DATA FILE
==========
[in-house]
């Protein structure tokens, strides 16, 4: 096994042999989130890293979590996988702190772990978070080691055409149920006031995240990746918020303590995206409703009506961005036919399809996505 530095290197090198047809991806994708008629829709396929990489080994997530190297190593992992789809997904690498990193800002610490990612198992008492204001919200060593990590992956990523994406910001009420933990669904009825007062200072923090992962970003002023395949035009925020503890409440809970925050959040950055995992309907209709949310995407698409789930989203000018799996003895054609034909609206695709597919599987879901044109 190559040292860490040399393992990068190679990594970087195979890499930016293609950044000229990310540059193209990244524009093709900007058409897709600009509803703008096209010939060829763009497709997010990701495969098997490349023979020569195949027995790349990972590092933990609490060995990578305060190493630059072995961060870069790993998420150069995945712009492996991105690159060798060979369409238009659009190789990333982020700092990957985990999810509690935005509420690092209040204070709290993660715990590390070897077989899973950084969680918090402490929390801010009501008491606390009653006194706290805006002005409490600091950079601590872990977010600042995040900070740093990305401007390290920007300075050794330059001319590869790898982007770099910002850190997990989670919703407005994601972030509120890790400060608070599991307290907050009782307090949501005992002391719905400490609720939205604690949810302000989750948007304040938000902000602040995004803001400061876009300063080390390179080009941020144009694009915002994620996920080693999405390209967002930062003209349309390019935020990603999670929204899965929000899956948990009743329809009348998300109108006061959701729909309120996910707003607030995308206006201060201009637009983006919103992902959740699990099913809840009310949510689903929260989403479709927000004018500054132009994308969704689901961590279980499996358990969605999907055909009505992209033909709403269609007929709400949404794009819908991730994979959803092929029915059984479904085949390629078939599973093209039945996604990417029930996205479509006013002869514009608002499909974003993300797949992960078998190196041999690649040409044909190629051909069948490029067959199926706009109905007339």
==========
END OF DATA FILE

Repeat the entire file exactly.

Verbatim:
[in-house]
């Protein structure tokens, strides 16, 4: 096994042999989130890293979590996988702190772990978070080691055409149920006031995240990746918020303590995206409703009506961005036919399809996505 530095290197090198047809991806994708008629829709396929990489080994997530190297190593992992789809997904690498990193800002610490990612198992008492204001919200060593990590992956990523994406910001009420933990669904009825007062200072923090992962970003002023395949035009925020503890409440809970925050959040950055995992309907209709949310995407698409789930989203000018799996003895054609034909609206695709597919599987879901044109 190559040292860490040399393992990068190679990594970087195979890499930016293609950044000229990310540059193209990244524009093709900007058409897709600009509803703008096209010939060829763009497709997010990701495969098997490349023979020569195949027995790349990972590092933990609490060995990578305060190493630059072995961060870069790993998420150069995945712009492996991105690159060798060979369409238009659009190789990333982020700092990957985990999810509690935005509420690092209040204070709290993660715990590390070897077989899973950084969680918090402490929390801010009501008491606390009653006194706290805006002005409490600091950079601590872990977010600042995040900070740093990305401007390290920007300075050794330059001319590869790898982007770099910002850190997990989670919703407005994601972030509120890790400060608070599991307290907050009782307090949501005992002391719905400490609720939205604690949810302000989750948007304040938000902000602040995004803001400061876009300063080390390179080009941020144009694009915002994620996920080693999405390209967002930062003209349309390019935020990603999670929204899965929000899956948990009743329809009348998300109108006061959701729909309120996910707003607030995308206006201060201009637009983006919103992902959740699990099913809840009310949510689903929260989403479709927000004018500054132009994308969704689901961590279980499996358990969605999907055909009505992209033909709403269609007929709400949404794009819908991730994979959803092929029915059984479904085949390629078939599973093209039945996604990417029930996205479509006013002869514009608002499909974003993300797949992960078998190196041999690649040409044909190629051909069948490029067959199926706009109905007339």